Dennis' sets his stall at winning all races, but he has to admit his true love is racing hens especially at the longer distance events. Dennis feels these hens are more reliable, and honest, and they recover much quicker then what a widowhood cock does from races of 300 mile plus. Dennis' very rarely treats in the racing season but he says if he hears there is any illness knocking about locally in the clubs he will treat with the Trimethoprim and Sulfamethoxazole combination treatment for 4 days.


Dennis races his 30 young birds on the darkness system, x and he feels they must have at least 10 hours daylight. The loft is never completely dark it is more like a moonlit night, enough light to see the drinker. Dennis only darkens his young birds for 8 weeks only, to which they go on the system on the march equinox and he feels these 8 weeks darkness is the reason why since racing the darkness system he has never suffered with young bird sickness. Dennis has firm beliefs that young bird sickness is caused by leaving the young birds on the darkness for too long. He also states that young birds must be trained by the time the birds reach 12 weeks of age, these early lessons in life will give them a much brighter future and he is a reason why he suffers so few losses. As soon as they are flying for 40 minutes, they are basketed and trained 10 miles up to 30 miles, then trained on local trainer Georgie Fry. No extended use of lights are used once of the dark to try and keep the young birds in good feather, although the sexes are kept together and they can do as they wish, and sitting and rearing young will naturally make the birds hold any feathers for the big races in September. The young bird feeding system only difference to his old birds system is the quantity of grain, of which they will receive 1 ½ ounces as they are still growing and are not the finished article of a pigeon.


When introducing new stock, Dennis does not venture far from home. He approaches good local fanciers and buys of their best. He does not believe in any theories any longer, although at one time he spent years studying the eye until an eye sign expert evaluated his pigeons eyes, he then released him and the eye sign expert did not see eye to eye, and he had wasted 15 years of his time devoted to the theory. Dennis ideal pigeon when introducing new birds to stock is that the bird must fit comfortably in his hand.


His modern day family of pigeons originate from Brian Hawes Leo Van Rijin's, Stuart Elvin's Busschaerts and Jutla Brothers Peter Van Der Merwe's which he has blended together successfully. One of the best pigeons in Dennis' loft must be 'Champion Olivia'. This special Van Rijin Cross Van Der Merwe latebred was never raced or trained as a young bird, but eventually when she was raced Dennis could not look back. She is a winner of 1st Open London North Road Combine Berwick, 9th Open North Road North Thames Combine Thurso, 44th London North Road Combine Stonehaven, 45th Open North Road North Thames Combine Alnwick, 50th Open London North Road Combine Thurso, she is also a winner of 3 x 1st Club, 2 x 2nd Club, and 2 x 4th Club. Another exceptional Dame of his round table is 'Champion Denise' a winner of 3rd Open London North Road Combine Thurso, 3rd Open Essex and Kent & London North Road Combine Amalgmation Thurso, 12th Open North Road North Thames Combine Alnwick, 28th London North Road Combine Stonehaven, 39th London North Road Combine Thurso, 43rd North Road North Thames Combine Stonehaven, 69th Open London North Road Combine Berwick, as well as being a winner of 5 x 1st club. Both Olivia and Denise could call themselves solely responsible for Dennis' fantastic London North Road Combine Tommy Long Trophy win. 'Champion Blue Nunn' another fantastic hen winner of 1st Open London North Road Combine Berwick Yearling, 2nd Open London North Road Combine Berwick(beaten by Olivia), and a winner of 3 x 1st club. Blue Nunn's sire is also a rather special pigeon in the Nunn lofts, and he is known as 'Champion Jack', he himself is a winner of 6 x 1st Club, 11th Open London North Road Combine and Sire of Blue Nunn and many other winners.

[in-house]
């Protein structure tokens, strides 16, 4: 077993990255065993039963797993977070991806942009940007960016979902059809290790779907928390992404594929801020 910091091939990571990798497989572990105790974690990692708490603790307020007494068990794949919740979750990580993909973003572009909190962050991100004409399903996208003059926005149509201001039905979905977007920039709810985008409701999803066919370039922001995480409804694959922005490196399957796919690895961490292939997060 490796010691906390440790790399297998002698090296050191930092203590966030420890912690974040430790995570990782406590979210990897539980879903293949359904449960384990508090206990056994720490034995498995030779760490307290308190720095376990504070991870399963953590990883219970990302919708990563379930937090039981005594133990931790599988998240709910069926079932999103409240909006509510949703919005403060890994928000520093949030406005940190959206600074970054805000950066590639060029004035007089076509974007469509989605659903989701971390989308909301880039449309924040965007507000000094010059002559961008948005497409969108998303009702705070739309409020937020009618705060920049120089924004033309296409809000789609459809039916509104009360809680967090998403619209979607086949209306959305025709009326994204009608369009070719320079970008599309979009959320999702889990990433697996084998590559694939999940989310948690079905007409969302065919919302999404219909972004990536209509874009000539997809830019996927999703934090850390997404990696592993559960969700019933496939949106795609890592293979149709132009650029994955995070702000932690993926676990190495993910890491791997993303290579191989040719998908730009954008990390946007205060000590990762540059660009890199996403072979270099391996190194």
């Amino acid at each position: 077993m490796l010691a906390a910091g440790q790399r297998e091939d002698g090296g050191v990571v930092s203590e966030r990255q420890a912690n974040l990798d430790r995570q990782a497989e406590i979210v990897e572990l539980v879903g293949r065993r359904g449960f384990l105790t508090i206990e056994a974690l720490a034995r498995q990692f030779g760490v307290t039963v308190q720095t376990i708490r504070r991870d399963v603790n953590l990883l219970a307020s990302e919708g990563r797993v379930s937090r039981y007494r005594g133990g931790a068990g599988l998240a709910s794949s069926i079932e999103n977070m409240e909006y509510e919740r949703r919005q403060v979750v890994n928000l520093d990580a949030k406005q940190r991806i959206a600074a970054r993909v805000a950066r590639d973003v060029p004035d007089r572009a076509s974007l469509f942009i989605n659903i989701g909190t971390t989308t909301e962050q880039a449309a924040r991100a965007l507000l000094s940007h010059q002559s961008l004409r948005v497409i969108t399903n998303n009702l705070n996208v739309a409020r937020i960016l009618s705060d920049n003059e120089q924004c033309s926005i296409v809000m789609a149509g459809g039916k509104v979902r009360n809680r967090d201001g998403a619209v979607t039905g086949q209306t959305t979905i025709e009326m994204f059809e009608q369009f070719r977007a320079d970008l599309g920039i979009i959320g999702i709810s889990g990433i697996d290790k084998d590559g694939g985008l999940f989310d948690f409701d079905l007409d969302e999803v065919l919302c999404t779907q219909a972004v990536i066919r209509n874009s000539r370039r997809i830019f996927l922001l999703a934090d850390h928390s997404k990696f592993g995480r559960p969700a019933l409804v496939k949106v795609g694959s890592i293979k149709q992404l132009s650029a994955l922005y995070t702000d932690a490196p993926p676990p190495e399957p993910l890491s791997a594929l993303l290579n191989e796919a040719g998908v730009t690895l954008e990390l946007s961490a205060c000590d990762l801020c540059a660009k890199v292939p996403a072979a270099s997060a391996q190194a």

If Dennis could offer any advice to novices just entering the sport, it would be that they must be ruthless, do not keep to many pigeons, keep things simple and buy pigeons that are winning locally in your area. Dennis admires many people in the sport, especially people like Mark Gilbert as his results are phenomenal, Micky Connolly and Son for their performances at club, federation and combine as well as breeding winners for different fanciers, Mark Bulled is someone that Dennis rates as one of the best fanciers the country has seen North or South road.


Unfortunately due to problems with his legs Dennis has to completely finish in the pigeon sport as he is finding mobility difficult, he had a very successful entire clearance, where many people had success with their purchases. I would like to thank Terry Peart for allowing me to use his fantastic photographs for this article.


Dennis is currently unwell and has spent many weeks in hospital myself and my father send all our best wishes to him and a speedy recovery.